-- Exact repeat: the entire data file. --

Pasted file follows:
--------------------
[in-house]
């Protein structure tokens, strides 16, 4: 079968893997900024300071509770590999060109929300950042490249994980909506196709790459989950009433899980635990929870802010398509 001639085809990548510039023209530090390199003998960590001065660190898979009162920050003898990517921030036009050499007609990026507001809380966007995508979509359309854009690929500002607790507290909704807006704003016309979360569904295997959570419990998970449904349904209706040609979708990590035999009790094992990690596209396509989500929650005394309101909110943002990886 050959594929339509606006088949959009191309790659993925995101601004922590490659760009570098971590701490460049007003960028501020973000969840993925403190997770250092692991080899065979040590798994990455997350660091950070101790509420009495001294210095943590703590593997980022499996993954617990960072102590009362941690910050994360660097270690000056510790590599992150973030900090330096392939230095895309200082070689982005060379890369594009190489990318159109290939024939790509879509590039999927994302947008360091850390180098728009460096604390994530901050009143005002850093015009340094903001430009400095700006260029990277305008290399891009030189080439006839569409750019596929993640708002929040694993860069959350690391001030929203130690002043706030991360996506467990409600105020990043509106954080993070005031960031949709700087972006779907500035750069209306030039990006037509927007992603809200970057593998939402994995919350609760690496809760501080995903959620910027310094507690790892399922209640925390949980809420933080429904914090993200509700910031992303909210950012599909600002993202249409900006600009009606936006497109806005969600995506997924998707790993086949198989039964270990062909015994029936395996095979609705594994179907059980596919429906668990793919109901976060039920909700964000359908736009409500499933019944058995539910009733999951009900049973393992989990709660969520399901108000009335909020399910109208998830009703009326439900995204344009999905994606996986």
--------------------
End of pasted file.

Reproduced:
[in-house]
């Protein structure tokens, strides 16, 4: 079968893997900024300071509770590999060109929300950042490249994980909506196709790459989950009433899980635990929870802010398509 001639085809990548510039023209530090390199003998960590001065660190898979009162920050003898990517921030036009050499007609990026507001809380966007995508979509359309854009690929500002607790507290909704807006704003016309979360569904295997959570419990998970449904349904209706040609979708990590035999009790094992990690596209396509989500929650005394309101909110943002990886 050959594929339509606006088949959009191309790659993925995101601004922590490659760009570098971590701490460049007003960028501020973000969840993925403190997770250092692991080899065979040590798994990455997350660091950070101790509420009495001294210095943590703590593997980022499996993954617990960072102590009362941690910050994360660097270690000056510790590599992150973030900090330096392939230095895309200082070689982005060379890369594009190489990318159109290939024939790509879509590039999927994302947008360091850390180098728009460096604390994530901050009143005002850093015009340094903001430009400095700006260029990277305008290399891009030189080439006839569409750019596929993640708002929040694993860069959350690391001030929203130690002043706030991360996506467990409600105020990043509106954080993070005031960031949709700087972006779907500035750069209306030039990006037509927007992603809200970057593998939402994995919350609760690496809760501080995903959620910027310094507690790892399922209640925390949980809420933080429904914090993200509700910031992303909210950012599909600002993202249409900006600009009606936006497109806005969600995506997924998707790993086949198989039964270990062909015994029936395996095979609705594994179907059980596919429906668990793919109901976060039920909700964000359908736009409500499933019944058995539910009733999951009900049973393992989990709660969520399901108000009335909020399910109208998830009703009326439900995204344009999905994606996986």